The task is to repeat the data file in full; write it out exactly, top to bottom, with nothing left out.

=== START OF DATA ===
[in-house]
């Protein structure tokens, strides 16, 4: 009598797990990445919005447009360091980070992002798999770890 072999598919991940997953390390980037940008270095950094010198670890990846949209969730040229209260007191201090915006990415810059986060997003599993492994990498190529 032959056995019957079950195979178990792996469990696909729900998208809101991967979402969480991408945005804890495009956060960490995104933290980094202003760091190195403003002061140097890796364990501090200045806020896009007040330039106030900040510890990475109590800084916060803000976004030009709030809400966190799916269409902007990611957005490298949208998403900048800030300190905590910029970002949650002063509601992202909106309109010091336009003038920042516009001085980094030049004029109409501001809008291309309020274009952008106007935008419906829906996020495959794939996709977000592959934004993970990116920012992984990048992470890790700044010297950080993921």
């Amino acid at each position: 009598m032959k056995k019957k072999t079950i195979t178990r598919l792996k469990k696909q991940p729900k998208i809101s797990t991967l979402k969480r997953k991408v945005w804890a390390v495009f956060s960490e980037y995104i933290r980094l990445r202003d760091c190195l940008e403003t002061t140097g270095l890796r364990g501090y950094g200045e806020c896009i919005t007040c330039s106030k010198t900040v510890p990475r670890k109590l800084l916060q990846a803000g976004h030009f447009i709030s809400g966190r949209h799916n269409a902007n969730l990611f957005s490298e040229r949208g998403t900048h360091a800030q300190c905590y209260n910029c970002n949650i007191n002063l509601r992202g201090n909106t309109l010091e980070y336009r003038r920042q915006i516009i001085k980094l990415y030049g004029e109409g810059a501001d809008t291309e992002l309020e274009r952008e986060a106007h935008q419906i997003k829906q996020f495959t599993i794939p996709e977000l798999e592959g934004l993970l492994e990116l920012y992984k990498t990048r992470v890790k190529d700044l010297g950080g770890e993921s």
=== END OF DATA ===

[in-house]
């Protein structure tokens, strides 16, 4: 009598797990990445919005447009360091980070992002798999770890 072999598919991940997953390390980037940008270095950094010198670890990846949209969730040229209260007191201090915006990415810059986060997003599993492994990498190529 032959056995019957079950195979178990792996469990696909729900998208809101991967979402969480991408945005804890495009956060960490995104933290980094202003760091190195403003002061140097890796364990501090200045806020896009007040330039106030900040510890990475109590800084916060803000976004030009709030809400966190799916269409902007990611957005490298949208998403900048800030300190905590910029970002949650002063509601992202909106309109010091336009003038920042516009001085980094030049004029109409501001809008291309309020274009952008106007935008419906829906996020495959794939996709977000592959934004993970990116920012992984990048992470890790700044010297950080993921």
């Amino acid at each position: 009598m032959k056995k019957k072999t079950i195979t178990r598919l792996k469990k696909q991940p729900k998208i809101s797990t991967l979402k969480r997953k991408v945005w804890a390390v495009f956060s960490e980037y995104i933290r980094l990445r202003d760091c190195l940008e403003t002061t140097g270095l890796r364990g501090y950094g200045e806020c896009i919005t007040c330039s106030k010198t900040v510890p990475r670890k109590l800084l916060q990846a803000g976004h030009f447009i709030s809400g966190r949209h799916n269409a902007n969730l990611f957005s490298e040229r949208g998403t900048h360091a800030q300190c905590y209260n910029c970002n949650i007191n002063l509601r992202g201090n909106t309109l010091e980070y336009r003038r920042q915006i516009i001085k980094l990415y030049g004029e109409g810059a501001d809008t291309e992002l309020e274009r952008e986060a106007h935008q419906i997003k829906q996020f495959t599993i794939p996709e977000l798999e592959g934004l993970l492994e990116l920012y992984k990498t990048r992470v890790k190529d700044l010297g950080g770890e993921s």